Discussion in 'Amateur Radio Amplifiers' started by KJ4CVY, Sep 22, 2013.
amp will note tune ans screen current about 60 when turned to linear or cw
Is this a new problem that just occurred, and it was fine before?
Is it showing any screen current in standby (that is, when not keyed)? What's the plate current read when keyed (idling current, relays keyed but no signal applied)?
Is it showing any grid current? If so, how much, both unkeyed and keyed but idling (no drive)?
Is the amp "new" to you, or have you been using it a long time?
thank you for your reply yes it is new to me it don't show and plate or grid keyed or unkeyed yes it show about 35 to 40 in the tune mode
as far as driving the amp i have not tryed to drive it at all i have my radio is a icom 251a power is turned down to about 5 watts as far as the relay setup it has 2 dpdt relays 120volts thats about all i know about it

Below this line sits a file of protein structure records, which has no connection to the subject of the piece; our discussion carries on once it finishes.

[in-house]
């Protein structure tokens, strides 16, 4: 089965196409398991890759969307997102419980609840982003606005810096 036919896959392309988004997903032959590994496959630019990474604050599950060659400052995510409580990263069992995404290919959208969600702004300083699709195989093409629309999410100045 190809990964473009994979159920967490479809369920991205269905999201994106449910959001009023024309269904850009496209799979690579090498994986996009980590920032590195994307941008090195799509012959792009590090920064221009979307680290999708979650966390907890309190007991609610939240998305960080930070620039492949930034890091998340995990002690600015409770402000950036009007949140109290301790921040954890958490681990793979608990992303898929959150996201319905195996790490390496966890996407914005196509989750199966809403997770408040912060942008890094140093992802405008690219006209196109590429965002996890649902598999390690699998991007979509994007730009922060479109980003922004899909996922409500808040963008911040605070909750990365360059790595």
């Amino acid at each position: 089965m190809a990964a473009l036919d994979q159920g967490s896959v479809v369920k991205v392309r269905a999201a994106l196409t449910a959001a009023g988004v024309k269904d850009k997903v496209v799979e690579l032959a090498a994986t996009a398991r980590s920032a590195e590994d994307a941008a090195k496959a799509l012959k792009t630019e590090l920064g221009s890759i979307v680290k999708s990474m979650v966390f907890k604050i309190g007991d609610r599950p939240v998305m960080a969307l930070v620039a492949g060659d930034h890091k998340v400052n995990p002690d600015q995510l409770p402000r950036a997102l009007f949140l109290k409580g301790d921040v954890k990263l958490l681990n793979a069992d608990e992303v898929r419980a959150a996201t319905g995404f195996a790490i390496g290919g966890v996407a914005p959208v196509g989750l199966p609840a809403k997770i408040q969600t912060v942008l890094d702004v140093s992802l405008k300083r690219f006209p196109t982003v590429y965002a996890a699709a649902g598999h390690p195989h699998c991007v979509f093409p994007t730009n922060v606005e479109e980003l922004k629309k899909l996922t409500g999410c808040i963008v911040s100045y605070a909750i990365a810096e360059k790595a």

My first guess is the tubes are shot.
Luckily, 4CX250Bs aren't terribly expensive.
But in normal operation their screen current is close to "zero," and so is grid current. In fact, watching screen current is a great way to "load" that amp: Adjust the loading for zero screen current, and that's just about the right point.
What does the high voltage indicate?? One great way to "blow" the screens is to drive the amp with the high voltage turned off or not working. If that happens, all the drive power gets dissipated by the grids and screens, and "poof" go the tubes.
Another way to blow the screens is to drive the amp without a proper load. Make sure the T-R antenna relays are working properly and really "connecting" when you transmit. They must be "outboard," since the Thunderbolt did not have a built-in antenna relay of any kind.